Building a Better Backstop — New Energy Risk
By Matt Lucas, PhD; Managing Director, Business Development
At New Energy Risk (NER), we cheered the recent announcement that clean energy leader and icon Jigar Shah would be leading the DOE’s Loan Programs Office (LPO). We share his goal of seeing the office streamlined to maximize its effectiveness. We have interacted with both DOE and USDA loan guarantee programs for multiple years and have first-hand experience: One of my colleagues led his former company’s successful LPO application process.
Given the need to deploy hundreds of billions of dollars to meet climate mitigation goals, create post-pandemic jobs, and commercialize frontier technologies, there’s room for all sources of capital. We hope this post will inform project sponsors and highlight factors to consider when evaluating their project financing options.
Coverage Triggers: Key Differences Between Government and Private Solutions
It is important to understand how government loan guarantees and private-sector solutions work in a downside scenario. Although similar in intent-both solutions protect project lenders-the mechanism of coverage is different, which has significant impacts on project owners, equity investors, workers, and other stakeholders.
For government loan guarantees, the project is expected to exhaust all its contingencies, maintenance reserve, and debt service reserve in the event of revenue shortfalls. If the project is unable to meet its debt service obligations after these measures, then the project would be in Default (with a big ‘D’) of the loan. To recover its investment, the lender is required to foreclose on the project and liquidate the assets. The bank is then audited by the government and only then does the government pay the bank for the portion of the debt it was unable to recover. Project owners and equity are on the outside looking in, with their investment completely wiped out.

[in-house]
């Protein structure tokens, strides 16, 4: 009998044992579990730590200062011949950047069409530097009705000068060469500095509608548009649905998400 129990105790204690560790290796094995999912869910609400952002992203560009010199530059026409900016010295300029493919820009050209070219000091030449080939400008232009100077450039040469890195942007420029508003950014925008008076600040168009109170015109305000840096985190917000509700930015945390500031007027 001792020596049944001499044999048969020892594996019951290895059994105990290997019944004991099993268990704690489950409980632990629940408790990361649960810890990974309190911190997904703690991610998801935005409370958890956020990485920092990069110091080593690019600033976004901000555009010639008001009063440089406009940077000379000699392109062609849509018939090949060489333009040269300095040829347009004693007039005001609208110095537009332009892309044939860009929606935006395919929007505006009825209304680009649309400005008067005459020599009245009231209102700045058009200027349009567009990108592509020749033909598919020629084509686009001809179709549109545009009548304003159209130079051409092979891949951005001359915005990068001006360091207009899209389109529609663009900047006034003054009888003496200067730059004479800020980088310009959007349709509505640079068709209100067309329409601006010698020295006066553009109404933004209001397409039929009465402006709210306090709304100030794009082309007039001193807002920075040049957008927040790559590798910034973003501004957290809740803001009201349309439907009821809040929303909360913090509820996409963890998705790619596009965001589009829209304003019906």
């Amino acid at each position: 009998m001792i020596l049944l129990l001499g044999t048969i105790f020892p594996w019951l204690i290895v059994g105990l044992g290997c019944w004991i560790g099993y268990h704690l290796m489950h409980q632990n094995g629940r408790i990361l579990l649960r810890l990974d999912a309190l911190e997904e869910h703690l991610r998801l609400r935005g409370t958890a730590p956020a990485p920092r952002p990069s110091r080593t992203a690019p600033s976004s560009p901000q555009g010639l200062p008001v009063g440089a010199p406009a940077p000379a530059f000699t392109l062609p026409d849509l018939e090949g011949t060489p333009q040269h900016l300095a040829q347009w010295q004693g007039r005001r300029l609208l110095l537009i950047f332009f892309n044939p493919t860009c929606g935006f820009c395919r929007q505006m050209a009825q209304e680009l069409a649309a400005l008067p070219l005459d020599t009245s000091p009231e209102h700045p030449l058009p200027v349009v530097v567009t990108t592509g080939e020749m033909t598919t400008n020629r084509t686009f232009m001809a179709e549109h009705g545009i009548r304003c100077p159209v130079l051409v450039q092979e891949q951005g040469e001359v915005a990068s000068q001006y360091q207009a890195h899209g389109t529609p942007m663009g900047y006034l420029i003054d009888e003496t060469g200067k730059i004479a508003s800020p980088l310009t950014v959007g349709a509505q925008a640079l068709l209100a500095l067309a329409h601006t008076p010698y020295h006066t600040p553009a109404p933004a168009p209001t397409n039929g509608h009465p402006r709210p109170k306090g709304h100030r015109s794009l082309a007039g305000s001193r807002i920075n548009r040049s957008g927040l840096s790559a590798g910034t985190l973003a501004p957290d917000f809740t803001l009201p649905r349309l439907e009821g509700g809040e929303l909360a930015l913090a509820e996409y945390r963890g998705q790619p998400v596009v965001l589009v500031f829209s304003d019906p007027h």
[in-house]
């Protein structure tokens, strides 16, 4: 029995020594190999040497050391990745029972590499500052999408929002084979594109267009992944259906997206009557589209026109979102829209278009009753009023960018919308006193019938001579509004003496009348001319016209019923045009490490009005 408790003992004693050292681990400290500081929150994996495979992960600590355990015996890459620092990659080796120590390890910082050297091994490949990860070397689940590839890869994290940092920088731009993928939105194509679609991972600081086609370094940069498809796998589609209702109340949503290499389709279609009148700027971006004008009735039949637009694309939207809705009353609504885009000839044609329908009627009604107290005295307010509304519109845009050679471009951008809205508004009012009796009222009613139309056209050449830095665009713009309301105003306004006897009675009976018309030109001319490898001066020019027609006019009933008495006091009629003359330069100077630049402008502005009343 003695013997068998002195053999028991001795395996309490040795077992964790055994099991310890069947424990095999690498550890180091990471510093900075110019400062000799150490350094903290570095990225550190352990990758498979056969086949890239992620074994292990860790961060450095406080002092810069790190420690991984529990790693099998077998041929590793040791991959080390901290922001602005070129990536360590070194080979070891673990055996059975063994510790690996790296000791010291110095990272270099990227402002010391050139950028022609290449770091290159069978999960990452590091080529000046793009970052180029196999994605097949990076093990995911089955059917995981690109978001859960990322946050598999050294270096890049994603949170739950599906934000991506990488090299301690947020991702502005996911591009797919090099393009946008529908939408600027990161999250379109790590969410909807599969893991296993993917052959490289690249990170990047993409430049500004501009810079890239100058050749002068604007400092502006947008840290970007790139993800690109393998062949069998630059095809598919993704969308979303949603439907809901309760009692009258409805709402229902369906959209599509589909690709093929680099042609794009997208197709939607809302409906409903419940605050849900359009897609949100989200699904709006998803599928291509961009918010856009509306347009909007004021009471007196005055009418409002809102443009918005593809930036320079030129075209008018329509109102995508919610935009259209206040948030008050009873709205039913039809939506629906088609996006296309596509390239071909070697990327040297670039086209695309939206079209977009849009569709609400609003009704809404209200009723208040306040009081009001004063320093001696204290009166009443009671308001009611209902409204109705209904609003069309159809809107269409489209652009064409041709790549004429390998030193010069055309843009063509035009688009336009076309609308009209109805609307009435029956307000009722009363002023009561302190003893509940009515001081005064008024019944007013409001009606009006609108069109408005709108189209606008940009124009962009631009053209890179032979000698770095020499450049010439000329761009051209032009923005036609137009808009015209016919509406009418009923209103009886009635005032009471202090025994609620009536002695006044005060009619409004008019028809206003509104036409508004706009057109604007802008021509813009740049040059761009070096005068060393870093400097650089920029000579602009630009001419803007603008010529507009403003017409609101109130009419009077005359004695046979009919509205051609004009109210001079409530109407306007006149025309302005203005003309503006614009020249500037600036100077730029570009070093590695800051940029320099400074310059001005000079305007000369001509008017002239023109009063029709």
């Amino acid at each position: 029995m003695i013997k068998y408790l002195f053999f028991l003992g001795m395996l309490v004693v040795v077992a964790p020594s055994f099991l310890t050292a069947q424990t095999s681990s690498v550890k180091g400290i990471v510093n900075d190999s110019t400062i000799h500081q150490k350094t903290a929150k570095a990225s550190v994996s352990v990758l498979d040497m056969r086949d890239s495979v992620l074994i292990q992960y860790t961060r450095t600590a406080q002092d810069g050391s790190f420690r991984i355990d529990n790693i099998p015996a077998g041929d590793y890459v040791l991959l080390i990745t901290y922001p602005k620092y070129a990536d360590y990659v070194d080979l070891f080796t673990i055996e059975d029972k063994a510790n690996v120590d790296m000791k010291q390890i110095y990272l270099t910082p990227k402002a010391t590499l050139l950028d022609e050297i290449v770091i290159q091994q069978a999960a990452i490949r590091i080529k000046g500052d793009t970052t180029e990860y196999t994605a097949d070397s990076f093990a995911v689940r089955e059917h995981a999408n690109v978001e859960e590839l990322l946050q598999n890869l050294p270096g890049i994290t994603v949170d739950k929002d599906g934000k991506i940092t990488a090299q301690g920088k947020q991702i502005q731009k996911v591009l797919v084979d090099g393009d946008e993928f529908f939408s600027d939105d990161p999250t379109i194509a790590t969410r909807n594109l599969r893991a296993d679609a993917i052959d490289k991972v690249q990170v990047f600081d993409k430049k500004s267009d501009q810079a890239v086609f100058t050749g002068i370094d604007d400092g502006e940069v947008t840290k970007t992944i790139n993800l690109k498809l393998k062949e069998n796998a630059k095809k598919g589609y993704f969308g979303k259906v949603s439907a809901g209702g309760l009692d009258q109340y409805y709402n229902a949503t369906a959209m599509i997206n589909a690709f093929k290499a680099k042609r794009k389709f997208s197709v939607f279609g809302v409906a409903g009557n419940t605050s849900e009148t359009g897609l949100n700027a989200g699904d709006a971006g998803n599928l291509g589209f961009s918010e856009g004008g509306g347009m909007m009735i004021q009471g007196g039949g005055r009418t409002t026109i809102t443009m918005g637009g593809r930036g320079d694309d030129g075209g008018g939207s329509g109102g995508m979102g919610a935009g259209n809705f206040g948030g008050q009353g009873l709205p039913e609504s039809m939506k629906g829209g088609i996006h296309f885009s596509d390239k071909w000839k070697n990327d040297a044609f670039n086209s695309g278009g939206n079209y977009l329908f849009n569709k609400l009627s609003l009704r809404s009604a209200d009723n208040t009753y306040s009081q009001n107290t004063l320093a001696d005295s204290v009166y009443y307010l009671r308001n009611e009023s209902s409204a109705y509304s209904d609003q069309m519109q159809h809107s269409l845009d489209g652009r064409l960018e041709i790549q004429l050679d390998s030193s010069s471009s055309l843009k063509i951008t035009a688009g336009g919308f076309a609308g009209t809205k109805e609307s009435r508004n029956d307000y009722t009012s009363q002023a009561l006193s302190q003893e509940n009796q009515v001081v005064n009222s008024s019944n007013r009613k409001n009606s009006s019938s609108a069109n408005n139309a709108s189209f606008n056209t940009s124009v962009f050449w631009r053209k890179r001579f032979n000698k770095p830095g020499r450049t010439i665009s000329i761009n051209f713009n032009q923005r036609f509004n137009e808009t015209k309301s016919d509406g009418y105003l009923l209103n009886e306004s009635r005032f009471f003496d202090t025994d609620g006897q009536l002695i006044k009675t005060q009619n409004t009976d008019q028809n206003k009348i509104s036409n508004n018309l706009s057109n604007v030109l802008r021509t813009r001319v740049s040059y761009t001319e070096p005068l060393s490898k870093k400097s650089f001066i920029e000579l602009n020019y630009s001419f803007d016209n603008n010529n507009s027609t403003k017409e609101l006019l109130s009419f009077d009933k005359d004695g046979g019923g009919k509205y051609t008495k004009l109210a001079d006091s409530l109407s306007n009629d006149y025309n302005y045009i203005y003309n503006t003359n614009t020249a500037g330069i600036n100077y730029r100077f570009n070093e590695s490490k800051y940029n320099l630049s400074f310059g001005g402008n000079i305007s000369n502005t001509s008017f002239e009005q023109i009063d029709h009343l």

The impacts of this are severe: The sponsor and all equity has been zeroed out, the project has been shuttered and liquidated, and the technology has suffered a very public failure that will be adverse to any future financings. The government might have succeeded in making the bank whole (notwithstanding the challenging liquidation and audit processes), but every other stakeholder has been thrown to the wolves, the technology will not be commercialized, and the carbon mitigation and jobs co-benefits go unrealized.
NER has a better solution that ultimately protects the lender while also benefitting other project stakeholders. We also help protect capital at risk, including but not limited to senior debt. While there are efficiencies in time and cost ahead of financial closing (see considerations below), the key difference is that our solutions are designed to avoid a lender default, preserve the project, and secure a cure. Unlike the government loan guarantees, which provide after-default support to the bank, we step in earlier to support the project and avoid a default in the first place. While the insurance might directly benefit a lender, this design also benefits subordinate and equity investors who would otherwise be washed out and workers who would lose their jobs, and gives the technology a chance to be improved and repaired. NER could be compared to a standby lender, providing necessary liquidity to project sponsors to service debt while enacting cures or fixes to restore project health.
11 Considerations for Project Sponsors When Comparing Backstops